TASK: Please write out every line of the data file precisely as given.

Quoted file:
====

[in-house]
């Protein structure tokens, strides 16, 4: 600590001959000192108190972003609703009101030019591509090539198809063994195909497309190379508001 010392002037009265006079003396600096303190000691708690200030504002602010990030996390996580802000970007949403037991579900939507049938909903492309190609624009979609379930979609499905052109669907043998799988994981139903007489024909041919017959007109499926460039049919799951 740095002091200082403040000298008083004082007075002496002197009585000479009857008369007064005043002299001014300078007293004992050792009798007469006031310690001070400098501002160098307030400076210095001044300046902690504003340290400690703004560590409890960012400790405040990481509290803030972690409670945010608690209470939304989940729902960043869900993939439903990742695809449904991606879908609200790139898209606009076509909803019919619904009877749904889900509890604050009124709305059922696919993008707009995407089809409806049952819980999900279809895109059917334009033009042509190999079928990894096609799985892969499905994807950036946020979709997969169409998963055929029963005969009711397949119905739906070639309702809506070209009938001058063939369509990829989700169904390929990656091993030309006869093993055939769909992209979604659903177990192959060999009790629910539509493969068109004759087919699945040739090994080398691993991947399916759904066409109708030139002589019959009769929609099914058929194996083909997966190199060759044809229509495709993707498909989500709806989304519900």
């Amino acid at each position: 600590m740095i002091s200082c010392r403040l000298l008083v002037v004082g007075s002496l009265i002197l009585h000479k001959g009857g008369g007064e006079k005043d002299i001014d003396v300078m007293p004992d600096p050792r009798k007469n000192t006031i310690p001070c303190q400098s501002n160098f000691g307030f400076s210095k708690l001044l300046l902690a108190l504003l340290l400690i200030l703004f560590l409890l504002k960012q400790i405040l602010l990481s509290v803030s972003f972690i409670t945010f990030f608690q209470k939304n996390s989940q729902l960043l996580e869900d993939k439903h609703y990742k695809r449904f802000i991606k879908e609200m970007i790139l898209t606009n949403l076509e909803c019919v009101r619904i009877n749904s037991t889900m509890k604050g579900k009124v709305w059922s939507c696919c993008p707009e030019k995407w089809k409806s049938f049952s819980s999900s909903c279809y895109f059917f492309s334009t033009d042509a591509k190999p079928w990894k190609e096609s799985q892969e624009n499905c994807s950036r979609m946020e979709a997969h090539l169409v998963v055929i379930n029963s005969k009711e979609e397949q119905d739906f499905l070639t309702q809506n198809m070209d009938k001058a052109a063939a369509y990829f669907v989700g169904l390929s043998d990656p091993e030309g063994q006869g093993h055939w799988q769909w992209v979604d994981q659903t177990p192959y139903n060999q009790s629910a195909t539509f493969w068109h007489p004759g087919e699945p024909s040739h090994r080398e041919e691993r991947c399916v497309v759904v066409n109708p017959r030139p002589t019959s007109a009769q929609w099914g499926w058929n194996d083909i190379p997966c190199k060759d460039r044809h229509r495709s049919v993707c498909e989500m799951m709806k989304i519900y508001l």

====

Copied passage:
[in-house]
């Protein structure tokens, strides 16, 4: 600590001959000192108190972003609703009101030019591509090539198809063994195909497309190379508001 010392002037009265006079003396600096303190000691708690200030504002602010990030996390996580802000970007949403037991579900939507049938909903492309190609624009979609379930979609499905052109669907043998799988994981139903007489024909041919017959007109499926460039049919799951 740095002091200082403040000298008083004082007075002496002197009585000479009857008369007064005043002299001014300078007293004992050792009798007469006031310690001070400098501002160098307030400076210095001044300046902690504003340290400690703004560590409890960012400790405040990481509290803030972690409670945010608690209470939304989940729902960043869900993939439903990742695809449904991606879908609200790139898209606009076509909803019919619904009877749904889900509890604050009124709305059922696919993008707009995407089809409806049952819980999900279809895109059917334009033009042509190999079928990894096609799985892969499905994807950036946020979709997969169409998963055929029963005969009711397949119905739906070639309702809506070209009938001058063939369509990829989700169904390929990656091993030309006869093993055939769909992209979604659903177990192959060999009790629910539509493969068109004759087919699945040739090994080398691993991947399916759904066409109708030139002589019959009769929609099914058929194996083909997966190199060759044809229509495709993707498909989500709806989304519900």
């Amino acid at each position: 600590m740095i002091s200082c010392r403040l000298l008083v002037v004082g007075s002496l009265i002197l009585h000479k001959g009857g008369g007064e006079k005043d002299i001014d003396v300078m007293p004992d600096p050792r009798k007469n000192t006031i310690p001070c303190q400098s501002n160098f000691g307030f400076s210095k708690l001044l300046l902690a108190l504003l340290l400690i200030l703004f560590l409890l504002k960012q400790i405040l602010l990481s509290v803030s972003f972690i409670t945010f990030f608690q209470k939304n996390s989940q729902l960043l996580e869900d993939k439903h609703y990742k695809r449904f802000i991606k879908e609200m970007i790139l898209t606009n949403l076509e909803c019919v009101r619904i009877n749904s037991t889900m509890k604050g579900k009124v709305w059922s939507c696919c993008p707009e030019k995407w089809k409806s049938f049952s819980s999900s909903c279809y895109f059917f492309s334009t033009d042509a591509k190999p079928w990894k190609e096609s799985q892969e624009n499905c994807s950036r979609m946020e979709a997969h090539l169409v998963v055929i379930n029963s005969k009711e979609e397949q119905d739906f499905l070639t309702q809506n198809m070209d009938k001058a052109a063939a369509y990829f669907v989700g169904l390929s043998d990656p091993e030309g063994q006869g093993h055939w799988q769909w992209v979604d994981q659903t177990p192959y139903n060999q009790s629910a195909t539509f493969w068109h007489p004759g087919e699945p024909s040739h090994r080398e041919e691993r991947c399916v497309v759904v066409n109708p017959r030139p002589t019959s007109a009769q929609w099914g499926w058929n194996d083909i190379p997966c190199k060759d460039r044809h229509r495709s049919v993707c498909e989500m799951m709806k989304i519900y508001l």